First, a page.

In Ireland a big thing was that the ESB charging network was free until recently. This was actually a bad thing as it meant people hogged the free chargers and left their cars blocking them for entire days. A small charge has changed all of that. There are also some private operators like Ionity who are installing fast chargers at petrol stations
Charging at home is okay for people with driveways. Where I live in Bristol for most people an electric car would be ideal, Bristol is also a city where there are a lot of Victorian streets and houses with no driveways. If you have to park on the street then firstly there is no guarantee you can park outside your house and secondly putting a cable across the pavement is asking for damage, issues resulting from people tripping over, unplugging or whatever else passing teenagers/drunks might do.
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kiweez
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Re: IS TESLA GOING BUST

Post by kiweez »

The Sun God wrote:
The Man Without Fear wrote:Ah yes, blackouts. Which the National Grid have already said isn't going to happen.

Next zombie myth.

As to taking up non Tesla alternatives, the reason none of the Tesla killers have actually killed any Teslas is largely because they can't match up on range, battery density charging network and most importantly, supply. Whilst the Ipace accounted for 10% of all of Jaguar's output last year, which is to be celebrated in its own right, it was still just shy of a tenth of the vehicles Tesla delivered in Q4 2019 alone.

And that's a shame.

Jag are also bringing out an electric XJ.
I really am trying to get this whole EV trend and indeed I own one but as someone who loves the XJ and has owned many and still owns one, this makes me sad.
I am sure it will be a magnificent creature but to me the XJ is all about how the V8 becomes the driving experience ....even the V6 versions were a joy to drive.
I think you’ll find the improvements in handling (due to the battery weight improving the COG) and instant torque will compensate.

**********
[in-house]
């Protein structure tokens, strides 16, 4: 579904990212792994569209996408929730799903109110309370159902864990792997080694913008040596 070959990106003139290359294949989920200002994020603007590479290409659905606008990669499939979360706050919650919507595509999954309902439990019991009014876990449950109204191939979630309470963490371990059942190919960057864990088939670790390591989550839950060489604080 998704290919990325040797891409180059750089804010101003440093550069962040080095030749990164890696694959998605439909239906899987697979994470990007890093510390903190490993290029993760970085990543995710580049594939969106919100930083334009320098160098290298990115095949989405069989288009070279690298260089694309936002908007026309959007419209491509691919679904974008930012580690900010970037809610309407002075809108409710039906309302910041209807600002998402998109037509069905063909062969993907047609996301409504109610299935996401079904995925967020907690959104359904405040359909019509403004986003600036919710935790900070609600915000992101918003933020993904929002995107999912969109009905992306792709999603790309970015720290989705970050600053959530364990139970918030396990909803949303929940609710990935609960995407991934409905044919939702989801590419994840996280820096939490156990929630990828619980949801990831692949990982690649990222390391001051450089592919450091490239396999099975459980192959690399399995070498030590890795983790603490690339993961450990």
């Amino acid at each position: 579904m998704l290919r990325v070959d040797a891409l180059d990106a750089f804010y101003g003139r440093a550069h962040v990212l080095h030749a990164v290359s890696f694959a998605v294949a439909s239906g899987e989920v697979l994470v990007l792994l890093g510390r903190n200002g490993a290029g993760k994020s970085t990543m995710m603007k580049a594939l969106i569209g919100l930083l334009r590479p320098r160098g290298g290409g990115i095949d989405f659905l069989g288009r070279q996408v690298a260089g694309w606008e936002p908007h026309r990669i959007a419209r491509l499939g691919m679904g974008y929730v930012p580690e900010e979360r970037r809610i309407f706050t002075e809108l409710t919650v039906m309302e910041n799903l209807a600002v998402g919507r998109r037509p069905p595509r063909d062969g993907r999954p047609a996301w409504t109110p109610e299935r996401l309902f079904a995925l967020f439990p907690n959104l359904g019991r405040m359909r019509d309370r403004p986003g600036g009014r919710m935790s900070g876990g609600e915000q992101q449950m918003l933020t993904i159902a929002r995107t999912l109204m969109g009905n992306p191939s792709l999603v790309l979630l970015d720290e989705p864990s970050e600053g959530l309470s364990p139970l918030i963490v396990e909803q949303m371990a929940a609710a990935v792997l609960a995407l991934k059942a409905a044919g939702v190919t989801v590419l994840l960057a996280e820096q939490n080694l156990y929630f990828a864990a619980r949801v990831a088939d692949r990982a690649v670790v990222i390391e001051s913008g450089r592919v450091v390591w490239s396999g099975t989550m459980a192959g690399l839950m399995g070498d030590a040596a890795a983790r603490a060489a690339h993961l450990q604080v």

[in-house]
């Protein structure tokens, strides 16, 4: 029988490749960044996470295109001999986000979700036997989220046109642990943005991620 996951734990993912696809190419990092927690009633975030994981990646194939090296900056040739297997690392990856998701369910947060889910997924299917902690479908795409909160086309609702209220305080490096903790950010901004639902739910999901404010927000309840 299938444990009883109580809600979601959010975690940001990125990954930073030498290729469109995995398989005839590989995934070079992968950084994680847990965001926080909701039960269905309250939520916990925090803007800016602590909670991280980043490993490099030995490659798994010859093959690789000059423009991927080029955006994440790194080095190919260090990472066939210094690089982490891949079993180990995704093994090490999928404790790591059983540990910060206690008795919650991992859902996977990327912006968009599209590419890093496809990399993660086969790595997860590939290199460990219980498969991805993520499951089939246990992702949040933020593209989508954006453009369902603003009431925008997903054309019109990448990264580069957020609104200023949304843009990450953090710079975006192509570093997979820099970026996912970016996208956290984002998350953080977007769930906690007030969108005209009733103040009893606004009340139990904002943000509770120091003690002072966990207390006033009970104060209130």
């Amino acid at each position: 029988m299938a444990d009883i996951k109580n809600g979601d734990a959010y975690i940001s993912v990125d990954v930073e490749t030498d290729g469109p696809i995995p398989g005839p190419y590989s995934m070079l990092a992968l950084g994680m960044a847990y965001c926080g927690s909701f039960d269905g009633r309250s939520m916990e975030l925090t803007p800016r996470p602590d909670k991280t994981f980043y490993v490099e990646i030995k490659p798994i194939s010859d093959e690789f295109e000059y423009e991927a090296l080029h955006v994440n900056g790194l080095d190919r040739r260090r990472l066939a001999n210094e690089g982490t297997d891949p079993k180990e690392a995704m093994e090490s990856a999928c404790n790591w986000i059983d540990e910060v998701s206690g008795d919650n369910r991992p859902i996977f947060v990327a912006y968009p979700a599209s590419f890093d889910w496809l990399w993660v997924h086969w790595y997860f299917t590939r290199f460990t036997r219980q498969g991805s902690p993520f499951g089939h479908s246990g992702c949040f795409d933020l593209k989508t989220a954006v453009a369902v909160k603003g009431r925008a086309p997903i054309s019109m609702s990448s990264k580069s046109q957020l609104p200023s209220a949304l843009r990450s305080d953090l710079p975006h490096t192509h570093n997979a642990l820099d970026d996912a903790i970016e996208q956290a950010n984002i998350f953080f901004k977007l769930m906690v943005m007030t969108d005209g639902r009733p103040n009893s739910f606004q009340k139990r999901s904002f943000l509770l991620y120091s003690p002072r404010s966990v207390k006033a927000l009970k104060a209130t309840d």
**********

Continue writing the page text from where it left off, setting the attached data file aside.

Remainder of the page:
Just plug in your iphone with the “broom broom” noises and you’ll be sweet!
bimboman
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Re: IS TESLA GOING BUST

Post by bimboman »

ticketlessinseattle
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Re: IS TESLA GOING BUST

Post by ticketlessinseattle »

well, the stock price is going through the roof....was kicking myself I hadn't jumped on board a few months ago, bought about 3 weeks ago and its up 55%,,,,is it the 20's bitcoin ? signed, Globby
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tiddle
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Re: IS TESLA GOING BUST

Post by tiddle »

village wrote:
bok_viking wrote:Didn't Tesla just overtake Volkswagen in value this week? Not bad for a company going bust.
You know stock market value and company solvency are not one and the same thing, right?
Tesla has been loss making every year of its 17 year existence. It's history of negative free cash flow is impressively long and large. It has been a value destroying machine for almost two decades. However there remain plenty of investors out there willing to keep refinancing Elon every time he dips back into the capital markets because they believe one day, sometime in the future, he's going to solve how to make his cars for an economically viable price and command a huge % of global auto market share. They are gambling that he does this before the established, profitable auto makers can catch up to Tesla's EV technology. Personally I think it more likely that Tesla eventually gets bought out by someone at a share price far below $572 but I've been wrong about that for years now and the market can stay irrational longer than anyone can stay solvent. The share price move on this since October has been utterly insane.

Checking the Tesla valuations again. Its now on 17x book value (compare that to Volkswagon is on 0.85x and highly profitable!). So for every $1 of Tesla stock you buy, you receive ownership of 6 cents of the company's net tangible assets. You might say 6% of your bet is effectively based on the present company and 94% is based on some sort of intangible asset (the expectation that Tesla will be a globally dominant, profitable brand in the future). It's the growthiest of growth stocks and an absolute poster child for the bull market of the past 10+ years. If we get a return towards normalised interest rates, then I suspect that will crush Tesla because all those analyst cashflow models that are presently discounting the company's distant profits years into the future at a minuscule discount rate will alter and the net present value will come down very fast. But it almost seems like we are never going to see central banks turn off the money taps until something forces them to do it.
wow, that's ridiculous.

good post.
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Lacrobat
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Re: IS TESLA GOING BUST

Post by Lacrobat »

Image
ticketlessinseattle
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Re: IS TESLA GOING BUST

Post by ticketlessinseattle »

basically valued like a unicorn tech company with none of this multiple of EBITDA silliness